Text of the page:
http://en.wikipedia.org/wiki/Sagitta

Vulpecula (The little fox)
This small constellation of just a few moderately bright stars occupies the center of The Summer Triangle. This constellation bears little resemblance to a fox.
http://en.wikipedia.org/wiki/Vulpecula

Delphinus (The dolphin)
Locate Delphinus by returning to Sagitta, and moving west toward Pegasus. This is perhaps the most interesting of these four constellations as it loosely resembles a dolphin.
http://en.wikipedia.org/wiki/Delphinus

Equuleus (The little horse)
Located west and south of Delphinus, this little constellation of just a few stars does not at all resemble a horse.
http://en.wikipedia.org/wiki/Equuleus

Pisces (The fish)
Our zodiacal constellation this month is a rather dim grouping of stars that are strung out low across the southern sky. I have seen this constellation under a clear summer sky in Hawaii where it is placed higher in the sky, and there is no light pollution sources near Hawaii’s southern coast. Under these conditions, I could identify all of its stars, and it is quite striking to behold. This constellation is a worthwhile challenge for northern observers. How many stars can you see? Locate this constellation just south of the Great Square of Pegasus.
http://en.wikipedia.org/wiki/Pisces_(constellation)

Cetus (A sea monster in Greek mythology)
This is another constellation of somewhat dim stars hanging even lower in the southern sky, thus compounding the difficulty of seeing it. I have also seen this whale-like constellation from Hawaii, and it is pretty impressive.
http://en.wikipedia.org/wiki/Cetus

SOLAR SYSTEM OBJECTS

The Sun. We see a lot less of the Sun this month. The days continue to grow shorter, but at a much slower rate. This allows star gazers to get out earlier, and perhaps right after getting home from work. Unfortunately, the Sun’s low angle brings colder weather, so be sure to bundle up!

Lunar Calendar

November 6 Full Moon
November 14 Last Quarter
November 14 Conjunction with Jupiter
November 22 New Moon
November 25 Conjunction with Mars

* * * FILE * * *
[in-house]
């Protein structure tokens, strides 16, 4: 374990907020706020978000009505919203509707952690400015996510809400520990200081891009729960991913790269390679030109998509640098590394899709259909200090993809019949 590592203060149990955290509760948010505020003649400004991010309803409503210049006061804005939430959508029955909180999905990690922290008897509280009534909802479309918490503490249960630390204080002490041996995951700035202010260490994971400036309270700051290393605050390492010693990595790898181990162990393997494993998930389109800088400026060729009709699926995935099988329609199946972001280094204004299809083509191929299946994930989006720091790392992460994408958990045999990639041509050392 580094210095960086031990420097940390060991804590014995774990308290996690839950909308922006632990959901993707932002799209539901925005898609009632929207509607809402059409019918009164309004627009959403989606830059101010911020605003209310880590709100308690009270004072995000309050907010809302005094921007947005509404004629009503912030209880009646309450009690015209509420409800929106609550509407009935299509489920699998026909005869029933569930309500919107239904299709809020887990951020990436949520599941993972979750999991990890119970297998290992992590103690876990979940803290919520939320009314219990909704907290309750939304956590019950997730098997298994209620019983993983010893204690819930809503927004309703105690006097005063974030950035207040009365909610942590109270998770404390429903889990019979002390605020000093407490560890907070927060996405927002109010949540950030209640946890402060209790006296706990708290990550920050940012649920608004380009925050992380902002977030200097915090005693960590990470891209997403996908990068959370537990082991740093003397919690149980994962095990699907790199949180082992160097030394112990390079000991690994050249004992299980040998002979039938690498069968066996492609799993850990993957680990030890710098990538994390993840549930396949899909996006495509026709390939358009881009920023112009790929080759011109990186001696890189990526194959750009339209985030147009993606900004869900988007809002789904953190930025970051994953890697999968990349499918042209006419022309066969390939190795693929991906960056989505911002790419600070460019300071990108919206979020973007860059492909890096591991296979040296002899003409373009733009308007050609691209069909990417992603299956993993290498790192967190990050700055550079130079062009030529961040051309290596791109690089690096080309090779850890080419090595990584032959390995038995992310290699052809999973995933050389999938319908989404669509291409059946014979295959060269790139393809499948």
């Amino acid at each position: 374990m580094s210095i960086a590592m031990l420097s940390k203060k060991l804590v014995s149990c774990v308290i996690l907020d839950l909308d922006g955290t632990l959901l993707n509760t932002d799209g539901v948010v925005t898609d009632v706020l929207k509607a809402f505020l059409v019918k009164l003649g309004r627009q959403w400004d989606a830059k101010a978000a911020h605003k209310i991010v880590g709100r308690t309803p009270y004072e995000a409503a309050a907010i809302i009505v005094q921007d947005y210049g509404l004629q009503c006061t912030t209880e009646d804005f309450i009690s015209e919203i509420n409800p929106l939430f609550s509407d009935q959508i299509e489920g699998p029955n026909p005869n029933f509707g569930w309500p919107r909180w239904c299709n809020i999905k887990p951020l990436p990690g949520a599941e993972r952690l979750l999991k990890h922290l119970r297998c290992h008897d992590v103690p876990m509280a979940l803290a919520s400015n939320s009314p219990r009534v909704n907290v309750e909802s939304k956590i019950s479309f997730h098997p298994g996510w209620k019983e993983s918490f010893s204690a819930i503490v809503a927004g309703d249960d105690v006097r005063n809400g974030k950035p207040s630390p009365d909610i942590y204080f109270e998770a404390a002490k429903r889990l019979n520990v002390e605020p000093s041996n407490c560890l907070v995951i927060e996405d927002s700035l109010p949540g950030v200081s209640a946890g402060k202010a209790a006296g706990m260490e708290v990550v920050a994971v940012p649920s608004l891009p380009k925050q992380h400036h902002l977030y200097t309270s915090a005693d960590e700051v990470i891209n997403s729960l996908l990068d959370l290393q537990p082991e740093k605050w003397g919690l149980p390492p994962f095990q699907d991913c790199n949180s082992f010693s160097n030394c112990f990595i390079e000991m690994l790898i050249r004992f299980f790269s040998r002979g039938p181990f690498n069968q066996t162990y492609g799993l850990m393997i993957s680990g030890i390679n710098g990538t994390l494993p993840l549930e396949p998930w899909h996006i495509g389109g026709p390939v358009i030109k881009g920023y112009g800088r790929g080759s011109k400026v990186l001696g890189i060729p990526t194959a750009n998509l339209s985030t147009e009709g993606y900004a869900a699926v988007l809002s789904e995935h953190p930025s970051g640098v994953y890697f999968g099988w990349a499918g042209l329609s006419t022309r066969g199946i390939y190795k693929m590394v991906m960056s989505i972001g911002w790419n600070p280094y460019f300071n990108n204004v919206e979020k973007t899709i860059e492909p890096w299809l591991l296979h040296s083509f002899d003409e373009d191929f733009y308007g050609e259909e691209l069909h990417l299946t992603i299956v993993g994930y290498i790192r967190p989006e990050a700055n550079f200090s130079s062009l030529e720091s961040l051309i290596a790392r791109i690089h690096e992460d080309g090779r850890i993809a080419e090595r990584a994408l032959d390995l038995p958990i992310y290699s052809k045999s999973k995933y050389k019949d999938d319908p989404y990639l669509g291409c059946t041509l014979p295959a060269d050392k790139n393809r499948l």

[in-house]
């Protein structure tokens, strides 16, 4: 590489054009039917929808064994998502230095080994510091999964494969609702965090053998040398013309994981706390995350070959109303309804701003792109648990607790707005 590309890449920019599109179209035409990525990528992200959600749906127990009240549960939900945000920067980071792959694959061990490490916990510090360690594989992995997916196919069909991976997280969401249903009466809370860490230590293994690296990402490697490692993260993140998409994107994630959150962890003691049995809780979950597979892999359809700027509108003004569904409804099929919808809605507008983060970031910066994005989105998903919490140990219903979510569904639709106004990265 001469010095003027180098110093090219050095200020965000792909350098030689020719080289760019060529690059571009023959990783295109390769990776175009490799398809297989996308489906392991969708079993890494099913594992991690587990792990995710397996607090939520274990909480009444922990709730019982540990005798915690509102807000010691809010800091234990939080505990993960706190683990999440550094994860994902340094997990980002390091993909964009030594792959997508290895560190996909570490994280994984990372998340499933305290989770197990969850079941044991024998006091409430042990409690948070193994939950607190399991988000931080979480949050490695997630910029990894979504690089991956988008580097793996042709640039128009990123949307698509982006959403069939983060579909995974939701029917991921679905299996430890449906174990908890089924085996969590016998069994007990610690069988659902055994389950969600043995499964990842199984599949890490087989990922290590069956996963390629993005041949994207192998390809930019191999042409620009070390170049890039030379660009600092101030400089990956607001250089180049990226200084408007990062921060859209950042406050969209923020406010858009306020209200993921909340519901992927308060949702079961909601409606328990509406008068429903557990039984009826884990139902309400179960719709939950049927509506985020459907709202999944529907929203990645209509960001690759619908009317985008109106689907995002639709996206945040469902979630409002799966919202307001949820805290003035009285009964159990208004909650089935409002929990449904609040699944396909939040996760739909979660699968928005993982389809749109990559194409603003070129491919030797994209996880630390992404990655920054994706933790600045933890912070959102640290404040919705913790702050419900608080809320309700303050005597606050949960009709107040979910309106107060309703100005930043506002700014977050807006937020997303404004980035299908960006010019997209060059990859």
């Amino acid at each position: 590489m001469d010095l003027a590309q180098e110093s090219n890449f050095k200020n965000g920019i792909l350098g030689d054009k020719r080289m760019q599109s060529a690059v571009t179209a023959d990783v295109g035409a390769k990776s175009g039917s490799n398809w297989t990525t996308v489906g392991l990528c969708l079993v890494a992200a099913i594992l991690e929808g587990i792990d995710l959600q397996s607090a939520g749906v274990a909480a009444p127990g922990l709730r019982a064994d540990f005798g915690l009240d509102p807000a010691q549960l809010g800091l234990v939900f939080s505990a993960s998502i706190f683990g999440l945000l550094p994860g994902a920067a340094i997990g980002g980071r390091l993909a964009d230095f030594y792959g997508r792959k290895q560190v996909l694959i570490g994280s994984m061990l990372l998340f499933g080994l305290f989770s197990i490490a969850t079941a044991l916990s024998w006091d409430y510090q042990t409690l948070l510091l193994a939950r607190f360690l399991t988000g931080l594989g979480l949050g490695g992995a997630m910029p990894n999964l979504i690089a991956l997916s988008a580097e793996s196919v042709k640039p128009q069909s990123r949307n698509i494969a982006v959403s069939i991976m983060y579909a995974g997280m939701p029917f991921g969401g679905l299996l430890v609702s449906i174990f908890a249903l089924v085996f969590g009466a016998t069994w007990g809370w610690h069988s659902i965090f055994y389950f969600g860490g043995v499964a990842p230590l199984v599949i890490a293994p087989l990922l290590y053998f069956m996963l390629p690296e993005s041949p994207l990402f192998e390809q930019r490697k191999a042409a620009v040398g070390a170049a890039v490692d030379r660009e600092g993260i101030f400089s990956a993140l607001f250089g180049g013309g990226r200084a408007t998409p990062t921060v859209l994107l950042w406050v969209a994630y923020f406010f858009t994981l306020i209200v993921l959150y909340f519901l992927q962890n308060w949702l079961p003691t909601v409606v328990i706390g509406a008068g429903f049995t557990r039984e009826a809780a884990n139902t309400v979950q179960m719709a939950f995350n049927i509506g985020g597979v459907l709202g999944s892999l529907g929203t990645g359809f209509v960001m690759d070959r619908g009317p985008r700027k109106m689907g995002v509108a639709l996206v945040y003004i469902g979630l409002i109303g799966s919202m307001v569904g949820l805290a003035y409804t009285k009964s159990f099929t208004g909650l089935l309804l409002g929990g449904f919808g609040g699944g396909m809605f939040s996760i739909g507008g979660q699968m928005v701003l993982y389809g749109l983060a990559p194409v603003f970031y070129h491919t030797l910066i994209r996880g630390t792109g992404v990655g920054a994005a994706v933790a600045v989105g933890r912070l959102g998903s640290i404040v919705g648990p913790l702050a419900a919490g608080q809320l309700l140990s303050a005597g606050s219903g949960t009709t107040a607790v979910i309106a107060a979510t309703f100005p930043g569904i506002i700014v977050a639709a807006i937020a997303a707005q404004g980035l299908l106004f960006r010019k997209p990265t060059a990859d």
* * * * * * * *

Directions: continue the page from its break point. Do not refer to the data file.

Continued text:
November 29 First Quarter

The Planets

Mercury reaches its greatest elongation from the Sun on the morning of November 1st. This is Mercury’s best morning apparition of 2014, so be sure to look for in the east just above and to the right of the sunrise point about forty-five minutes before sunrise.

Mars moves into Sagittarius and will remain low on the western horizon above and to the left of the sunset point throughout the month as it is quickly reaching the end of its present apparition.

Jupiter continues to grow larger (telescopically) and brighter, and rise earlier each morning. Look for it by starting at the eastern horizon and moving half way up toward the zenith. It rises above the eastern horizon at about 2am in early November, and at about 11pm by late November.

EVENTS

November 17-18 – Leonid Meteor Shower
Look for this meteor shower at around midnight on these two nights. The radiant (the apparent point of origin) is in the constellation Leo, which will be high overhead at midnight. Interestingly, at any given time of the year, the Earth is moving toward whatever stars happen to be directly overhead at midnight, and it “smashes” into the debris field that crosses the Earth’s orbit and creates the shower.

The Leonid shower of 2002 was the best meteor shower that I have ever witnessed. I went out at around midnight near the peak, and the origin was nearly directly overhead. I could see about six to eight meteors per minute that seemed to fly out of the origin in all directions. While lying on my back and looking straight up at the origin the visual effect was very much like the old Windows screen saver that gave the appearance of flying through a star field.
http://en.wikipedia.org/wiki/Leonids

© 2014 James R. Johnson.